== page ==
Originally Posted by robot gigante View Post
One thing to keep in mind is that mastering is not necessarily about imparting a certain sound to the mix, it's about translation.

I also recommend defaulting to a minimum of processing on the master bus. The one exception to this is if you like to mix into a compressor- fair enough, this is a good technique, and the results will likely be different than if you put the compressor on after the mix is finished. You might want to check the mix at points with a brickwall limiter, just to see what it will sound like.

With the Waves SSL and most other plugin comps I agree that a couple db of compression is probably as much as you want to use. The more plugins you stack in the mix, the smaller and less distinct it will generally sound. This also can be true of too much analog processing. So be careful. You definitely don't want to default to a chain that other people use, because their working styles are going to be different.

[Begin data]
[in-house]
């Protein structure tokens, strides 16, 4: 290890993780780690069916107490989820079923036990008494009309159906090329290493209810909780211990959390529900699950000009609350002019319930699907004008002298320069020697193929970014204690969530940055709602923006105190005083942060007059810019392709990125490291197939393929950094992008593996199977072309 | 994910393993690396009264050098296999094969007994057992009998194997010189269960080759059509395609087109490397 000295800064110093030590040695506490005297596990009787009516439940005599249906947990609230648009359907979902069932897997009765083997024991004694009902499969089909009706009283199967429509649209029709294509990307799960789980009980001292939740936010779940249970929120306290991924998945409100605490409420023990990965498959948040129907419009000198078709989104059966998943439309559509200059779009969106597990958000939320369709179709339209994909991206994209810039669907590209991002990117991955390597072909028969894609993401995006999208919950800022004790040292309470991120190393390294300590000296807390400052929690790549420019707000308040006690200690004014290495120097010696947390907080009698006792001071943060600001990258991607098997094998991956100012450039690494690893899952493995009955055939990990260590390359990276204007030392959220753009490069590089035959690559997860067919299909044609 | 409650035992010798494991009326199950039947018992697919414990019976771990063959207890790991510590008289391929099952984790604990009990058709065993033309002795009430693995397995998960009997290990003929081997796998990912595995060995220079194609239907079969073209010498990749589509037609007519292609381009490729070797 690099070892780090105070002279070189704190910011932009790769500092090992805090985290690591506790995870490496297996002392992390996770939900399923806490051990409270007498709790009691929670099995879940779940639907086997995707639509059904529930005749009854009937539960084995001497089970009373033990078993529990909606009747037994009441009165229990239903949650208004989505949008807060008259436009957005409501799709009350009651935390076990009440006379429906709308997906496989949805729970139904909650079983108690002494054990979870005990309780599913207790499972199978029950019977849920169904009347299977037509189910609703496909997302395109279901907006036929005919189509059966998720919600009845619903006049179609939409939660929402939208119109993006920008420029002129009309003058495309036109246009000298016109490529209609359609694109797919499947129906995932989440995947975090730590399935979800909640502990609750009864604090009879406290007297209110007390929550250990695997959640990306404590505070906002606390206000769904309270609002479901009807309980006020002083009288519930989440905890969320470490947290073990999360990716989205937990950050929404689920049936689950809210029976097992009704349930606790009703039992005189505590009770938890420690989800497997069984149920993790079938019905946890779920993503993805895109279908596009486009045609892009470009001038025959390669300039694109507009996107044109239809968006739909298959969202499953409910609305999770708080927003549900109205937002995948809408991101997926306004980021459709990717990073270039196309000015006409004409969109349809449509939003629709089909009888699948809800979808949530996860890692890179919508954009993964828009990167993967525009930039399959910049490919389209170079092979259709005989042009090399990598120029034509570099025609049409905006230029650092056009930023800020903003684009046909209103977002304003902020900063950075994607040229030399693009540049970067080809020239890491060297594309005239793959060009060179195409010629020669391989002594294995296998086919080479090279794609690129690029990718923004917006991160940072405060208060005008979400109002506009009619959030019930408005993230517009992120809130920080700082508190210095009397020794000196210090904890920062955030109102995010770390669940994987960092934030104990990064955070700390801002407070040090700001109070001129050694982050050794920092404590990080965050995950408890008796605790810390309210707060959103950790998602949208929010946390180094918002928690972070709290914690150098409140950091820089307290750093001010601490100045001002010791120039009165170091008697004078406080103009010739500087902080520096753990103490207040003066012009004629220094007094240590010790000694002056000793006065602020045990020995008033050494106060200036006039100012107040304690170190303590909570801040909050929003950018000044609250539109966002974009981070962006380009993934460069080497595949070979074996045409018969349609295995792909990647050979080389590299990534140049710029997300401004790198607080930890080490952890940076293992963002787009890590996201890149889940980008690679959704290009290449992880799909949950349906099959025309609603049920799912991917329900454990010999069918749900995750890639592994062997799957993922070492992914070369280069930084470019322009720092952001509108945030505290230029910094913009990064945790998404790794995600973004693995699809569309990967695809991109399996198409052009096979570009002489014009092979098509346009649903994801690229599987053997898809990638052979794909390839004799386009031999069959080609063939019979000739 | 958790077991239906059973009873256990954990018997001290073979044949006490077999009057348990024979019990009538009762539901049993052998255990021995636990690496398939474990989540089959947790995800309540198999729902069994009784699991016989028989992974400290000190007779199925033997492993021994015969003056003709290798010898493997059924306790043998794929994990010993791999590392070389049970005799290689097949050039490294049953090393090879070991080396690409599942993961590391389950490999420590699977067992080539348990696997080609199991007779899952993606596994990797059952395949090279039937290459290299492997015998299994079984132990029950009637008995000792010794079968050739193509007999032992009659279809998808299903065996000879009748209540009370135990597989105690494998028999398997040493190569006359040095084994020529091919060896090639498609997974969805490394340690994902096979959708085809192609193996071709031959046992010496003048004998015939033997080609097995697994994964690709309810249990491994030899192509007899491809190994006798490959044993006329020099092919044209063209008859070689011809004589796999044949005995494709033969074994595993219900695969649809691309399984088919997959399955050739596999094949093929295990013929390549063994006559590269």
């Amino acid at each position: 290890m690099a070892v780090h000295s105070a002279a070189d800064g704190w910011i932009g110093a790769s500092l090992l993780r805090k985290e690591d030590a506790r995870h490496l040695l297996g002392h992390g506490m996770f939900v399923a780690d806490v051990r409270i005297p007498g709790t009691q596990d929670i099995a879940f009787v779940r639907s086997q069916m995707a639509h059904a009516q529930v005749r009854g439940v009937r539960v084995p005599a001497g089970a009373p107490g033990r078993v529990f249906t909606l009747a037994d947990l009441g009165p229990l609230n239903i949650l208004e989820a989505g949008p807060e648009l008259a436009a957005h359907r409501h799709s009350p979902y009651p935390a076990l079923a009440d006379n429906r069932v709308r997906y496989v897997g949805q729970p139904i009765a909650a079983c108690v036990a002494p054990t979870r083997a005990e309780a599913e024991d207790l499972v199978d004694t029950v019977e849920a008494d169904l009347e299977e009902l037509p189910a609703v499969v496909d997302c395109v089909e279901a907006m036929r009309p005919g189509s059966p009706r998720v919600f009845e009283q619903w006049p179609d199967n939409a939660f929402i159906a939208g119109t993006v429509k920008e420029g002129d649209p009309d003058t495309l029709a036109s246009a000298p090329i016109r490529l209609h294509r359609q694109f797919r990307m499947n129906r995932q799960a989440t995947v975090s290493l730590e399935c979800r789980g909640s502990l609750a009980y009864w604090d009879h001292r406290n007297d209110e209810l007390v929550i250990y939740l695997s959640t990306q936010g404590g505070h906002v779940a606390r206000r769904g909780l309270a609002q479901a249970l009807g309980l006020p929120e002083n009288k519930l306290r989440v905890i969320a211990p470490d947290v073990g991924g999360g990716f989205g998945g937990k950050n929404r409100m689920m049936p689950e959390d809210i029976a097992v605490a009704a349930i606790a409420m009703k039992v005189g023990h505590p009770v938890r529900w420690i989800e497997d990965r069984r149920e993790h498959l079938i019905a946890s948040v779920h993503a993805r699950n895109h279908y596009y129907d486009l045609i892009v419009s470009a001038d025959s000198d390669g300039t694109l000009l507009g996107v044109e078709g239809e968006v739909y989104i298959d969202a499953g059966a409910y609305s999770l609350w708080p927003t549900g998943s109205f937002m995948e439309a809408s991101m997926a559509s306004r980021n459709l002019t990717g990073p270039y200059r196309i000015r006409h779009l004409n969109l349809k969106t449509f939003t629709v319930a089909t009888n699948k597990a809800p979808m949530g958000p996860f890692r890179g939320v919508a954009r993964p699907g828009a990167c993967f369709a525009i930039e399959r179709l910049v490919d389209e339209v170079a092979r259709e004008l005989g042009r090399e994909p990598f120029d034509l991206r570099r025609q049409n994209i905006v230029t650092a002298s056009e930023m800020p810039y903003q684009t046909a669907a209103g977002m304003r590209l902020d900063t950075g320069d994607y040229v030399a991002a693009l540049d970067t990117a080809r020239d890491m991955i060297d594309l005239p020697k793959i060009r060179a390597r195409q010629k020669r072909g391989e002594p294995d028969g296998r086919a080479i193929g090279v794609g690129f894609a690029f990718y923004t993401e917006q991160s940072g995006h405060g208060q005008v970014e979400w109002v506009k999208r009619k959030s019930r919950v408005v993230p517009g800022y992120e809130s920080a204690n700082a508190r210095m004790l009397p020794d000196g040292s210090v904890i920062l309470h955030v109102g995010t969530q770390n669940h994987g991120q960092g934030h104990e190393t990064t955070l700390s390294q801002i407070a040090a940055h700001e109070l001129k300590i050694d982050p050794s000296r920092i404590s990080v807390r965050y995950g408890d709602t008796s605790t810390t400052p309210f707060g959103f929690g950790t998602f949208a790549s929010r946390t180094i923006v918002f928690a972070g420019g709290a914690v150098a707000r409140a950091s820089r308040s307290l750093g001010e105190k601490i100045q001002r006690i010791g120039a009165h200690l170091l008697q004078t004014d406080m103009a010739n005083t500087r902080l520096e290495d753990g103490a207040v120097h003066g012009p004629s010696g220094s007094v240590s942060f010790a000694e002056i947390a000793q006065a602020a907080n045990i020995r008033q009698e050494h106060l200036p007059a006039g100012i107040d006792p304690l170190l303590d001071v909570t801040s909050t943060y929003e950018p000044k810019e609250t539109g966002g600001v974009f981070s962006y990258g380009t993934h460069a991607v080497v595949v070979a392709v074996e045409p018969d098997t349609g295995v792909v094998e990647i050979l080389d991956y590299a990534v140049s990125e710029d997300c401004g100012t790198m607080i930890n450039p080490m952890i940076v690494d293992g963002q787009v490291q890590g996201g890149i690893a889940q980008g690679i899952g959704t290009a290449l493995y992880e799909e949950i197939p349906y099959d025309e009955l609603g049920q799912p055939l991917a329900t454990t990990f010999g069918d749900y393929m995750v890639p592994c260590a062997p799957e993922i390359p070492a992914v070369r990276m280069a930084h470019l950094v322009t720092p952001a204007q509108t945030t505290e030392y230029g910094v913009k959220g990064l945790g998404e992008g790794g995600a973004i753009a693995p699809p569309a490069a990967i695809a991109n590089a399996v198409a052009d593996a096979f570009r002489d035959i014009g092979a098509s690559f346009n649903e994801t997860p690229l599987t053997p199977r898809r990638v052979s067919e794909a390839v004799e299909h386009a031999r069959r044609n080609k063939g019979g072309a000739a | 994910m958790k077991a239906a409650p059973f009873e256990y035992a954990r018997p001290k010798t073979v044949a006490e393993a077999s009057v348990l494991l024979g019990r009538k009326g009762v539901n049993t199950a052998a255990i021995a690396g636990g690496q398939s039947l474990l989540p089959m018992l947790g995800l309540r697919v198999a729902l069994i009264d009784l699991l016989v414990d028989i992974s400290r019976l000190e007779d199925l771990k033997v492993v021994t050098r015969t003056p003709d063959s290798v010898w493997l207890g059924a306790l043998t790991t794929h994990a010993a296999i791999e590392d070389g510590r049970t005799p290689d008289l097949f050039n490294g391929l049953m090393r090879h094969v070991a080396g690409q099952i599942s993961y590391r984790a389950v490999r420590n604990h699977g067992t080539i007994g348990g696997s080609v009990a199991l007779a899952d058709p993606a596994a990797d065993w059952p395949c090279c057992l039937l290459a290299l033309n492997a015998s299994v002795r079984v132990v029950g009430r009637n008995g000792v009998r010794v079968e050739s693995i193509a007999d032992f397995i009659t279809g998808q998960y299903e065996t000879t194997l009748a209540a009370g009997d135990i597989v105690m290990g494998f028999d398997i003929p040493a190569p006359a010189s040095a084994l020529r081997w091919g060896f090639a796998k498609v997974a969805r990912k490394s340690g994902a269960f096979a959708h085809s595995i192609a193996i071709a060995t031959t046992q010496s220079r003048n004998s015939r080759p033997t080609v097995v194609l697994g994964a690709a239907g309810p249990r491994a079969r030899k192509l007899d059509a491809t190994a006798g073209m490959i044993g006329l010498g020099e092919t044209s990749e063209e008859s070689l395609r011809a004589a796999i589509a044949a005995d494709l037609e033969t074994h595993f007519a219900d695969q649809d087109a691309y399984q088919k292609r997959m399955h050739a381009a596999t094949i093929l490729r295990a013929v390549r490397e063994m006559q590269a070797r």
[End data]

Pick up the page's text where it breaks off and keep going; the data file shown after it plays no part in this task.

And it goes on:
Arrangement, sounds, and mix, those are the things to focus on. I think the song itself is what people will latch onto or not, the mixing and mastering needs to get the message across without getting in the way is all.
this is so so true!
#19
17th July 2012
Old 17th July 2012
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Quote:
Originally Posted by phas3d View Post
Did you mean Fabfilter Pro-Q? I don't thing Pro-L has a high filter there as it's a limiter not an EQ plug-in. The Pro-Q on the other hand has one.

yeah I mean Pro-Q, my b